The hardware and software tools necessary to achieve these goals are rapidly advancing, and improvements in computing capabilities is a key force in driving this advancement. Taken together, advances over the next decade in high-resolution, real-time brain monitoring, will have a profound positive impact on future technologies in multiple domains, from redefining medicine and personalized health care to transforming the way in which humans interact with each other and with machines in our lives.
Bio for Dr. Adam Gazzaley
Dr. Adam Gazzaley obtained an M.D. and a Ph.D. in Neuroscience at the Mount Sinai School of Medicine in New York, completed clinical residency in Neurology at the University of Pennsylvania, and postdoctoral training in cognitive neuroscience at UC Berkeley. He is the founding director of the Neuroscience Imaging Center at the UC San Francisco, an Associate Professor in Neurology, Physiology and Psychiatry, and Principal Investigator of a cognitive neuroscience laboratory.
His laboratory studies neural mechanisms of perception, attention and memory, with an emphasis on the impact of distraction and multitasking on these abilities. His unique research approach utilizes a powerful combination of human neurophysiological tools, including functional magnetic resonance imaging (fMRI), electroencephalography (EEG) and transcranial stimulation (TES).
A major accomplishment of his research has been to expand our understanding of alterations in the aging brain that lead to cognitive decline. His most recent studies explore how we may enhance our cognitive abilities via engagement with custom designed video games, neurofeedback and TES.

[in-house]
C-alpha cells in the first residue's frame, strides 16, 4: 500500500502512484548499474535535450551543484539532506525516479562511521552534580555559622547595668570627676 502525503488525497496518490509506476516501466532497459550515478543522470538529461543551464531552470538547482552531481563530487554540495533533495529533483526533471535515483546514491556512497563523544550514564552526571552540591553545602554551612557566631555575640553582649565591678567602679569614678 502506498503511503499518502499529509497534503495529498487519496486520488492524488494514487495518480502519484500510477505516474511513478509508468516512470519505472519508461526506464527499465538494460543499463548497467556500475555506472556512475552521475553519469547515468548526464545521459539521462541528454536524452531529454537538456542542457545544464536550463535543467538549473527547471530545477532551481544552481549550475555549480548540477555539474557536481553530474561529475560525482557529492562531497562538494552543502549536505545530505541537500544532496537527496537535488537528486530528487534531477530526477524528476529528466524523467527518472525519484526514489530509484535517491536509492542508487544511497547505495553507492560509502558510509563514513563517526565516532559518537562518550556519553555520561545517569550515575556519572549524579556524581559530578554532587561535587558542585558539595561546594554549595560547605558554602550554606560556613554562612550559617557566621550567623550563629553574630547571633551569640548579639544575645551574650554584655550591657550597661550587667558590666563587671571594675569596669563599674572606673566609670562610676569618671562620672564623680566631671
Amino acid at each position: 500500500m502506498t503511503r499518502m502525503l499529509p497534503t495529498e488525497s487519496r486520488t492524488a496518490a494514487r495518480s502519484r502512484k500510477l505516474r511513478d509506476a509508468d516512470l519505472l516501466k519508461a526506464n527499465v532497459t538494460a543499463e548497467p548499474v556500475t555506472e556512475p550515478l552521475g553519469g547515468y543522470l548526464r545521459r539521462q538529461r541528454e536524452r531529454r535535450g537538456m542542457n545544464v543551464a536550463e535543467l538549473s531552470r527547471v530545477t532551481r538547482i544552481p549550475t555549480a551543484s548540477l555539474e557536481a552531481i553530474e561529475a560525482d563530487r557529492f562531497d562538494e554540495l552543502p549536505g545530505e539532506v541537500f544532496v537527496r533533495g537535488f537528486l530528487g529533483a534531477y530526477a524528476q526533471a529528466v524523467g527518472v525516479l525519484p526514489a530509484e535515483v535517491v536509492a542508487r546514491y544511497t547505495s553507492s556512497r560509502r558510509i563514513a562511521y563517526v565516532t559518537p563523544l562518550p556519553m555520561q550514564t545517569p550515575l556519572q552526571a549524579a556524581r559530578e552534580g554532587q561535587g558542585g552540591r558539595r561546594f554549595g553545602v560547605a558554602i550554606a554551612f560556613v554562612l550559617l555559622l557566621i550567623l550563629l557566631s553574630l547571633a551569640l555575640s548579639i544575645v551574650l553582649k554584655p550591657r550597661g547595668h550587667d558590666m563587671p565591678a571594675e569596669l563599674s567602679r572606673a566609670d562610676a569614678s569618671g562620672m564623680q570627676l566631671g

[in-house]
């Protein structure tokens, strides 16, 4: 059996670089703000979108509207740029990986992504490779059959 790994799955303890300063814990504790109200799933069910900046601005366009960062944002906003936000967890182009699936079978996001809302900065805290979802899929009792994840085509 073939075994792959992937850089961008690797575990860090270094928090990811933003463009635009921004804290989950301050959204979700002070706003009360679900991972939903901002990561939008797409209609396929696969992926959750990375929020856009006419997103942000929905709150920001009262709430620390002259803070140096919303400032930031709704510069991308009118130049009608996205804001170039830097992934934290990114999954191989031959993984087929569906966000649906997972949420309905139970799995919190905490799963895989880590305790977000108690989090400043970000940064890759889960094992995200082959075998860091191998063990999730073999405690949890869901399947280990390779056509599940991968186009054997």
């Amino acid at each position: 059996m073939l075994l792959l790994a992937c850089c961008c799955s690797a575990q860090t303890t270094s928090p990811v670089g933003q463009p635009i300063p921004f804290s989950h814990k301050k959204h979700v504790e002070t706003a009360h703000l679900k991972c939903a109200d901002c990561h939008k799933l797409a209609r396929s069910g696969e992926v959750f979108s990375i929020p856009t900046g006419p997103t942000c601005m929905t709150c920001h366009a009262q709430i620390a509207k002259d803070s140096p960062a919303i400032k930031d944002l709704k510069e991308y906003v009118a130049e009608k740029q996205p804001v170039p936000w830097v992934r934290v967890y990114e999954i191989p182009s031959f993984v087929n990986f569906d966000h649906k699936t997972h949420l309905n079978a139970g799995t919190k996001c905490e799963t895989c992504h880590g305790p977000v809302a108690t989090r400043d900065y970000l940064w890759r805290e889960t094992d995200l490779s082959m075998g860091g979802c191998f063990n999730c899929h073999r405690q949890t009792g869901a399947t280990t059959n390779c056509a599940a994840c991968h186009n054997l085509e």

Dr. Gazzaley has authored over 80 scientific articles, delivered over 300 invited presentations around the world, and his research and perspectives have been consistently profiled in high-impact media, such as The New York Times, New Yorker, Wall Street Journal, TIME, Discover, Wired, PBS, NPR, CNN, NBC Nightly News, and most recently, Nature Magazine.Recently, he wrote and hosted the nationally televised, PBS-sponsored special “The Distracted Mind with Dr. Adam Gazzaley”. Awards and honors for his research include the Pfizer/AFAR Innovations in Aging Award, the Ellison Foundation New Scholar Award in Aging, and the Harold Brenner Pepinsky Early Career Award in Neurobehavioral Science.